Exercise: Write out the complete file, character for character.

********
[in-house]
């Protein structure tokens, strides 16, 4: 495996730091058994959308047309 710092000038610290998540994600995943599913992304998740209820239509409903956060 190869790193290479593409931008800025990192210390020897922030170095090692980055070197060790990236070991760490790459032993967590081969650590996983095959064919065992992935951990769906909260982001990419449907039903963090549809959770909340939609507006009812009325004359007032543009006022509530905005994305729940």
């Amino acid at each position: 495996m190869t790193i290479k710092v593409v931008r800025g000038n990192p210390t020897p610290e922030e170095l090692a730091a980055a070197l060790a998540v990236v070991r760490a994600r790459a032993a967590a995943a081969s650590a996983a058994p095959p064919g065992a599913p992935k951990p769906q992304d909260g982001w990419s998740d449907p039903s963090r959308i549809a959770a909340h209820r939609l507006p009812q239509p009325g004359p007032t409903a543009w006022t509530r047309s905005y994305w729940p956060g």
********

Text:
[in-house]
């Protein structure tokens, strides 16, 4: 495996730091058994959308047309 710092000038610290998540994600995943599913992304998740209820239509409903956060 190869790193290479593409931008800025990192210390020897922030170095090692980055070197060790990236070991760490790459032993967590081969650590996983095959064919065992992935951990769906909260982001990419449907039903963090549809959770909340939609507006009812009325004359007032543009006022509530905005994305729940």
């Amino acid at each position: 495996m190869t790193i290479k710092v593409v931008r800025g000038n990192p210390t020897p610290e922030e170095l090692a730091a980055a070197l060790a998540v990236v070991r760490a994600r790459a032993a967590a995943a081969s650590a996983a058994p095959p064919g065992a599913p992935k951990p769906q992304d909260g982001w990419s998740d449907p039903s963090r959308i549809a959770a909340h209820r939609l507006p009812q239509p009325g004359p007032t409903a543009w006022t509530r047309s905005y994305w729940p956060g």